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Details about SAP vulnerability CVE-2022-22536 – Request smuggling


Request smuggling and request concatenation in SAP NetWeaver, SAP Content Server and SAP Web Dispatcher 

In the February 2022 SAP patch round,  an SAP Security Note was released with a CVSS score of 10/10 named, “Request smuggling and request concatenation in SAP NetWeaver, SAP Content Server and SAP Web Dispatcher”. This particular  type of vulnerability  is not common in SAP systems and therefore interesting to look at.  As patching the SAP kernel executables is often not done promptly, we can expect this vulnerability present in the customer’s systems for quite some time. 

As stated in the SAP Note and accompanying FAQ, the vulnerability was discovered by external researchers. It is present when HTTP(S) clients, like web browsers or other system APIs, access the SAP application server or SAP Web Dispatcher through an HTTP gateway that terminates TLS and processes the HTTP requests. An example of such HTTP gateways is the SAP Web Dispatcher, a 3rd party load balancer or reverse proxy. Direct access to SAP application servers does not necessarily lead to vulnerable scenarios.  

The following scenarios illustrate the vulnerability of involved SAP components:  

SAP vulnerabilities

But what does “vulnerable”  mean in this case? This question is not directly addressed by the SAP Note as it merely states “… an attacker can execute functions impersonating the victim or poison intermediary web caches” and “a successful attack could result in a complete compromise of Confidentiality, Integrity, and Availability of the system”.  

Delving into the CVE-2022-22536 Vulnerability

In a quest for more information, we found this blog and video by Martin Doyhenard explaining all the possible hacks via this attack vector. Particularly, the concept of HTTP request smuggling via HTTP pipeline desynching is well explained in the provided link. In the case of CVE-2022-22536, attackers could potentially obtain the session cookie from other users, leading to a session takeover for those logged into the application. If these users have high privileges in the SAP system, it effectively means a full compromise of the SAP system.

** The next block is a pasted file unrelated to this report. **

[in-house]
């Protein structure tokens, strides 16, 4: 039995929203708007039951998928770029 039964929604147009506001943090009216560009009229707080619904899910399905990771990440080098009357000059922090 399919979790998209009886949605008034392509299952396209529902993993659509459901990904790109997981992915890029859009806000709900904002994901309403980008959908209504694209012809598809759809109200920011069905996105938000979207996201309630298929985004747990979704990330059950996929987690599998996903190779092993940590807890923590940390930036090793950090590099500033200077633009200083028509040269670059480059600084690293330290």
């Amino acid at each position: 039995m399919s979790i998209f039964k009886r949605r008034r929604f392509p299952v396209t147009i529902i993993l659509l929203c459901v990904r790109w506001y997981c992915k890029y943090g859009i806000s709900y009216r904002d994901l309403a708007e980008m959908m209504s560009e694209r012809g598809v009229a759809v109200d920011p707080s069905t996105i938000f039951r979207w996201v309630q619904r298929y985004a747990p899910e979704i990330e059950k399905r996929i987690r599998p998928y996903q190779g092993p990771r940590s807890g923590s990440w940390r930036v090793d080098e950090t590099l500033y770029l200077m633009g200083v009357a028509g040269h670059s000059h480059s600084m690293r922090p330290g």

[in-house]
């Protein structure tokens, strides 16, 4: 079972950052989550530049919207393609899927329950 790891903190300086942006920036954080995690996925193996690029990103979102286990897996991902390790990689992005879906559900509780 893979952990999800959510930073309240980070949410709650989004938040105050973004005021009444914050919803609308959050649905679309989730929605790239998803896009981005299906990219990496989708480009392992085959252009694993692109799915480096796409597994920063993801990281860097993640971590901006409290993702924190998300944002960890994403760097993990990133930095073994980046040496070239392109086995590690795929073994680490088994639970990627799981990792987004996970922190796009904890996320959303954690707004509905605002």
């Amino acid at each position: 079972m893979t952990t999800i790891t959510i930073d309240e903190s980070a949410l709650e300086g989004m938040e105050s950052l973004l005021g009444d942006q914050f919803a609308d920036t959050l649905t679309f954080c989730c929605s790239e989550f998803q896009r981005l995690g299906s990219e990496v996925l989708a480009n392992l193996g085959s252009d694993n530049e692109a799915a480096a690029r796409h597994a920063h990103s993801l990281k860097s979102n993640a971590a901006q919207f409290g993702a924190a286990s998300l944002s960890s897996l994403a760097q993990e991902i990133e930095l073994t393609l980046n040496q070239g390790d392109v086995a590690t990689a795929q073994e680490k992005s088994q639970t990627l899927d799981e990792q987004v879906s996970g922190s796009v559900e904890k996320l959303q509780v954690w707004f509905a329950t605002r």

In a search to abuse the above vulnerabilities practically, we found a GitHub repository with a Proof-of-Concept exploit and a repository from the researchers who found the vulnerability. The first GitHub repository did not offer a fully functional exploit but together with the second repository, some additional online research, and trial and error, we managed to obtain the example demonstrated below:


With this result: 


To break down the above: a first HTTPS request is sent to the SAP ABAP server. However, within this request, a second request is smuggled in to call another URL. In this specific case, the ping service replies that the server was reached successfully. The original request (with escaped backslashes and quotes) looks like this:  

When base64 is encoded, zipped, and using SSL, this is how the complete command looks like:


As a member of the Dutch Institute for Vulnerability Disclosure (DIVD), I’m happy that DIVD began scanning for this vulnerability immediately after its release and started notifying owners of potentially vulnerable SAP systems. The aim was to lower the abuse of this critical vulnerability. Shortly after SAP released the patch, owners of potentially vulnerable SAP systems were promptly informed that they needed to act and patch their critical and internet-connected SAP systems.  

A proper Vulnerability Management and Threat Detection process should be in place to address and fix these vulnerabilities in a timely, efficient, and effective manner for SAP customers to prevent abuse.    

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Posted by 

Joris van de Vis

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